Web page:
Life in the country: Central city living isn't for all, and both cities offer countryside living in small, traditional towns where the morning traffic holding up your commute is most likely to be an older lady with last night's curlers, clutching her baguette and shuffling across the street. Surrounded by beautiful nature in a tranquil settings it's a beautiful set up, though once you make it past the abuela/avó and closer to the city, you'll be looking at 1.5 to 2 hour traffic jams. Of cars, that is.
Access to nature: Along those lines, the locals were on a mission to woo us to move to Lisbon with their 3 'best-seller' points: the sun, the sea, and mountains are all within easy reach. Thing is, Barcelona also has all three and possibly in even easier reach. The main differentiator depending on your style of hitting the beach: surfer? Head to Lisbon. Lounger? Head east, as Barcelona's waters are generally flatter than your breakfast pancake.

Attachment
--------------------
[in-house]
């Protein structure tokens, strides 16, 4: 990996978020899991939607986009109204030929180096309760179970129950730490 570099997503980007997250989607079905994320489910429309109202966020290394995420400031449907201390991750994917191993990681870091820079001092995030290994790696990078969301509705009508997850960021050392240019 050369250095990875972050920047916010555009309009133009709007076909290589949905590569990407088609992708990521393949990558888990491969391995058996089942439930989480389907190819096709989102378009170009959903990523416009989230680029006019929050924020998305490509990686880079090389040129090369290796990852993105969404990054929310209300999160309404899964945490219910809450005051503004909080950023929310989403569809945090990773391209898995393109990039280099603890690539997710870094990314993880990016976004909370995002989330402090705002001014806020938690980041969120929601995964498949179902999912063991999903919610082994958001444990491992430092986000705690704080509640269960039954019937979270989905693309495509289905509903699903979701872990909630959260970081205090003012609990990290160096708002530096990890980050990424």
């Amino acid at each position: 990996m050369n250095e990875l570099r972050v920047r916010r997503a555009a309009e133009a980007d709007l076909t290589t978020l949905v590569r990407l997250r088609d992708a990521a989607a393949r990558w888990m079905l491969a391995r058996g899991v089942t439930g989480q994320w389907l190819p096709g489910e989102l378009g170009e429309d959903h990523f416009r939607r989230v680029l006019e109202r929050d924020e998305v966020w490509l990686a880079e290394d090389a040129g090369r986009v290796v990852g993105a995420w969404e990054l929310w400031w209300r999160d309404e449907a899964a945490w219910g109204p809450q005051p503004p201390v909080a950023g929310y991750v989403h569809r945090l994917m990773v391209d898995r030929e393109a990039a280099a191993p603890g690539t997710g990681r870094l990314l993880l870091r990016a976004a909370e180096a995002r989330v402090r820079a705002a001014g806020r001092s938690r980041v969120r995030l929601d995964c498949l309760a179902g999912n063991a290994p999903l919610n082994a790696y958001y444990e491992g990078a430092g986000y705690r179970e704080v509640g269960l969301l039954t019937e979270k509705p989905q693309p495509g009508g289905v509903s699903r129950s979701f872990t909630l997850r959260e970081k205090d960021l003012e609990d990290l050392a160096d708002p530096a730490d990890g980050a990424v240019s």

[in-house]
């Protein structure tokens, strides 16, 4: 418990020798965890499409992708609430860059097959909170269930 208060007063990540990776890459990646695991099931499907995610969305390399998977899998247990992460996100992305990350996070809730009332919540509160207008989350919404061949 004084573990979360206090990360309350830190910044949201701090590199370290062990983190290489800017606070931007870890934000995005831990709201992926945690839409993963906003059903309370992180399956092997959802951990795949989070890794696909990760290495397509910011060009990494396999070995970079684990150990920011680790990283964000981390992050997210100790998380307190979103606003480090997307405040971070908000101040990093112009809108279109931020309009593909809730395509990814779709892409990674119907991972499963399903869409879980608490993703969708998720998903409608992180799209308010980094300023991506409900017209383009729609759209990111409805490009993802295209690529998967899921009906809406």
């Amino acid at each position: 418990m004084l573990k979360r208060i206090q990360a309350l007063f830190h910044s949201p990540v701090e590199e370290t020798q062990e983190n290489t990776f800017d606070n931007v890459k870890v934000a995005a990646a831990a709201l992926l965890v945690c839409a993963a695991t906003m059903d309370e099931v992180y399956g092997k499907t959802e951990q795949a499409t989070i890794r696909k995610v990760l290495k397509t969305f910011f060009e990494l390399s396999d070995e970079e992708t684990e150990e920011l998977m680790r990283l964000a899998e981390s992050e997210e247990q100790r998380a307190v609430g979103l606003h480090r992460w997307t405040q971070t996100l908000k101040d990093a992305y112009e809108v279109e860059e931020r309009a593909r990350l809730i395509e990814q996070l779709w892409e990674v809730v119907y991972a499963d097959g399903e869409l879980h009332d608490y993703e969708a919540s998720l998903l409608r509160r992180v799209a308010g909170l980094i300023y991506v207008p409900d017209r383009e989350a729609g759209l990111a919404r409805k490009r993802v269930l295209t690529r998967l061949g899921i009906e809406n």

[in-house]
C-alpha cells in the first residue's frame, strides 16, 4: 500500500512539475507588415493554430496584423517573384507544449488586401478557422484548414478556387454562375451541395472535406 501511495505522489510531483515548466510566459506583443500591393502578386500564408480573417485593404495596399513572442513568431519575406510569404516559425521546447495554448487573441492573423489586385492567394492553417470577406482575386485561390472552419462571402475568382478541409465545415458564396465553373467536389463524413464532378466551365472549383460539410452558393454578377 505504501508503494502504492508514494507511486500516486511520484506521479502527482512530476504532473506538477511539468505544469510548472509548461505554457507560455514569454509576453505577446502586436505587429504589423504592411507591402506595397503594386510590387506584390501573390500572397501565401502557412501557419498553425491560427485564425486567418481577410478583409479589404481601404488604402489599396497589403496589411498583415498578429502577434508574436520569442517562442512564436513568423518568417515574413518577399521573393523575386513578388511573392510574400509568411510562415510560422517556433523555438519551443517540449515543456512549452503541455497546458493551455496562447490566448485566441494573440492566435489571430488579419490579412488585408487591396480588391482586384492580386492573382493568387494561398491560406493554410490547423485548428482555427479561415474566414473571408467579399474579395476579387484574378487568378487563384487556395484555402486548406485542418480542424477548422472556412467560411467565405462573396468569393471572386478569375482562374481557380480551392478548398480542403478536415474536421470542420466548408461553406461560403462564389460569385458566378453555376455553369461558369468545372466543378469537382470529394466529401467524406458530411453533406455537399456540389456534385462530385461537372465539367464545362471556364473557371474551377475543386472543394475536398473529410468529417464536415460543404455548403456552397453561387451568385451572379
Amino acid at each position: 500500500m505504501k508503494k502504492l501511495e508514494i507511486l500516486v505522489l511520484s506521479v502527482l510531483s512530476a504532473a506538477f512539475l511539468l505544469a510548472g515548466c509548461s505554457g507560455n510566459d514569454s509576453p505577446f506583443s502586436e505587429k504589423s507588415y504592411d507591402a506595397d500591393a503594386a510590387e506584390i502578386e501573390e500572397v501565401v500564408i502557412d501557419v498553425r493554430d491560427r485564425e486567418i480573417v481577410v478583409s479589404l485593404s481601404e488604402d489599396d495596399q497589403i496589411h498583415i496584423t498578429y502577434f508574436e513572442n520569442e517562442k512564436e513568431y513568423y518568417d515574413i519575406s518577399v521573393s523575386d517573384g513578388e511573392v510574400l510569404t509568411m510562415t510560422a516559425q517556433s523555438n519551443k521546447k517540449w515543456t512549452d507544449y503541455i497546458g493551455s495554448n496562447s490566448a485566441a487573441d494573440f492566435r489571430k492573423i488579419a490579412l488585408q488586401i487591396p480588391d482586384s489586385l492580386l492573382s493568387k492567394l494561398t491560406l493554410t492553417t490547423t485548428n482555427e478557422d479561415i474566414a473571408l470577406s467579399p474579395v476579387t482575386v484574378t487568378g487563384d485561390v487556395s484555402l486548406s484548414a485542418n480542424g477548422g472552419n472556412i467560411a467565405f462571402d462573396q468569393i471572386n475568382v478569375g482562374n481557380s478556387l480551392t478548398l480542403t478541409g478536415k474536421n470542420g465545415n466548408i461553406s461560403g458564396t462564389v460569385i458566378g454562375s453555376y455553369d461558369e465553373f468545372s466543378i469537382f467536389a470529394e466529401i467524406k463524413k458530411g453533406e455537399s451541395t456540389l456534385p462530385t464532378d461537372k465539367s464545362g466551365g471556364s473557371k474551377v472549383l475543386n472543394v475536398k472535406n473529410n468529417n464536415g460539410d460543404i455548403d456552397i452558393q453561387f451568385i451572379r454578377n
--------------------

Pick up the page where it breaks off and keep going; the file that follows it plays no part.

Bureaucracy: You can't talk about Spain and Portugal without this cringe-inducing word appearing. It is, I'm afraid, something you can't escape in either city. Layers and layers of red tape, official appointments, and thorough confusion await you on either side. If you work as self-employed, you may be slightly better off in Lisbon where they charge 100 euros for social security, plus your tax payments. If you think this sounds expensive, keep your distance from Barcelona (and the rest of Spain) where self-employed folk pay 270 euros/month for social security, plus tax. Of course, this is just a very brief overview of the financial situation, but it's well worth your time researching beforehand. My advice? Start with an accountant.